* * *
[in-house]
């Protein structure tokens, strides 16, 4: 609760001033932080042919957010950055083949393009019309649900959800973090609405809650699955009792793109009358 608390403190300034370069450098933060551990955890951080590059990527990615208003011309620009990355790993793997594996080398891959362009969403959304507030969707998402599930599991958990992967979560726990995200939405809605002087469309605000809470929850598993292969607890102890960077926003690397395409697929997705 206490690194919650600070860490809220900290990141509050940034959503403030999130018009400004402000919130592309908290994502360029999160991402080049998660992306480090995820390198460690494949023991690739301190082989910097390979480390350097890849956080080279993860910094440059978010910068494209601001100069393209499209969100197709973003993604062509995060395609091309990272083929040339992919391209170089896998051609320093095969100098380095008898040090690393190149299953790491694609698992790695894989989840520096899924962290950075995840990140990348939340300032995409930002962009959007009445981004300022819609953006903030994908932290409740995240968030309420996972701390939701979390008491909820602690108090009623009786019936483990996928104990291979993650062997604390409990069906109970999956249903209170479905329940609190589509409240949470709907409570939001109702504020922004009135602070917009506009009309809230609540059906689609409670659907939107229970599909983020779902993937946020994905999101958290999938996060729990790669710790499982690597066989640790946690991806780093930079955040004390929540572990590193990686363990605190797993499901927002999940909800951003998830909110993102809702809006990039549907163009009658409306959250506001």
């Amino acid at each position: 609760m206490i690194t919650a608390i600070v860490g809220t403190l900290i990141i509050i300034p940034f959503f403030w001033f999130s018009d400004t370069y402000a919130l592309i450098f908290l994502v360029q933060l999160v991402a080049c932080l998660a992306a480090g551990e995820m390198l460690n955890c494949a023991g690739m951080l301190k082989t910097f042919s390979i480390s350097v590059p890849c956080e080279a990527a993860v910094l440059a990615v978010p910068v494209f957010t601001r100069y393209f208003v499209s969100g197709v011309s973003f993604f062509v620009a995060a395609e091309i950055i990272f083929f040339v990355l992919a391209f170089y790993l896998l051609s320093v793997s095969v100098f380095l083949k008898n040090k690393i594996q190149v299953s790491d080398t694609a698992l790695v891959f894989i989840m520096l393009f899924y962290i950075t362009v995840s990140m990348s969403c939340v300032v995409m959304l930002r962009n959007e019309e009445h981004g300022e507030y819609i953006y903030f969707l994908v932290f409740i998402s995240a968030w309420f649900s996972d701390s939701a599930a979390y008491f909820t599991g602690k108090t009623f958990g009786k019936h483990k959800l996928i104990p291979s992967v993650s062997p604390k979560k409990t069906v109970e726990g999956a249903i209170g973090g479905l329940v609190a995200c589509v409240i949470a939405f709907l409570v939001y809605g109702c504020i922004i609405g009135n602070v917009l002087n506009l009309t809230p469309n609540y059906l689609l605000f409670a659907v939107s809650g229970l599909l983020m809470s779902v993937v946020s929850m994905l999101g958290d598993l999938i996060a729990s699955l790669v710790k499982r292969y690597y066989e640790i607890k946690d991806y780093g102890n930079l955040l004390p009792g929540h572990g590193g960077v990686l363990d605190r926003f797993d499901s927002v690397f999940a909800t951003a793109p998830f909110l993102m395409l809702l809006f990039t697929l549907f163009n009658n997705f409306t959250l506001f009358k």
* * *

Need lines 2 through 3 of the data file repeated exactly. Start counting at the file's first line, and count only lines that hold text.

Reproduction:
């Protein structure tokens, strides 16, 4: 609760001033932080042919957010950055083949393009019309649900959800973090609405809650699955009792793109009358 608390403190300034370069450098933060551990955890951080590059990527990615208003011309620009990355790993793997594996080398891959362009969403959304507030969707998402599930599991958990992967979560726990995200939405809605002087469309605000809470929850598993292969607890102890960077926003690397395409697929997705 206490690194919650600070860490809220900290990141509050940034959503403030999130018009400004402000919130592309908290994502360029999160991402080049998660992306480090995820390198460690494949023991690739301190082989910097390979480390350097890849956080080279993860910094440059978010910068494209601001100069393209499209969100197709973003993604062509995060395609091309990272083929040339992919391209170089896998051609320093095969100098380095008898040090690393190149299953790491694609698992790695894989989840520096899924962290950075995840990140990348939340300032995409930002962009959007009445981004300022819609953006903030994908932290409740995240968030309420996972701390939701979390008491909820602690108090009623009786019936483990996928104990291979993650062997604390409990069906109970999956249903209170479905329940609190589509409240949470709907409570939001109702504020922004009135602070917009506009009309809230609540059906689609409670659907939107229970599909983020779902993937946020994905999101958290999938996060729990790669710790499982690597066989640790946690991806780093930079955040004390929540572990590193990686363990605190797993499901927002999940909800951003998830909110993102809702809006990039549907163009009658409306959250506001």
């Amino acid at each position: 609760m206490i690194t919650a608390i600070v860490g809220t403190l900290i990141i509050i300034p940034f959503f403030w001033f999130s018009d400004t370069y402000a919130l592309i450098f908290l994502v360029q933060l999160v991402a080049c932080l998660a992306a480090g551990e995820m390198l460690n955890c494949a023991g690739m951080l301190k082989t910097f042919s390979i480390s350097v590059p890849c956080e080279a990527a993860v910094l440059a990615v978010p910068v494209f957010t601001r100069y393209f208003v499209s969100g197709v011309s973003f993604f062509v620009a995060a395609e091309i950055i990272f083929f040339v990355l992919a391209f170089y790993l896998l051609s320093v793997s095969v100098f380095l083949k008898n040090k690393i594996q190149v299953s790491d080398t694609a698992l790695v891959f894989i989840m520096l393009f899924y962290i950075t362009v995840s990140m990348s969403c939340v300032v995409m959304l930002r962009n959007e019309e009445h981004g300022e507030y819609i953006y903030f969707l994908v932290f409740i998402s995240a968030w309420f649900s996972d701390s939701a599930a979390y008491f909820t599991g602690k108090t009623f958990g009786k019936h483990k959800l996928i104990p291979s992967v993650s062997p604390k979560k409990t069906v109970e726990g999956a249903i209170g973090g479905l329940v609190a995200c589509v409240i949470a939405f709907l409570v939001y809605g109702c504020i922004i609405g009135n602070v917009l002087n506009l009309t809230p469309n609540y059906l689609l605000f409670a659907v939107s809650g229970l599909l983020m809470s779902v993937v946020s929850m994905l999101g958290d598993l999938i996060a729990s699955l790669v710790k499982r292969y690597y066989e640790i607890k946690d991806y780093g102890n930079l955040l004390p009792g929540h572990g590193g960077v990686l363990d605190r926003f797993d499901s927002v690397f999940a909800t951003a793109p998830f909110l993102m395409l809702l809006f990039t697929l549907f163009n009658n997705f409306t959250l506001f009358k």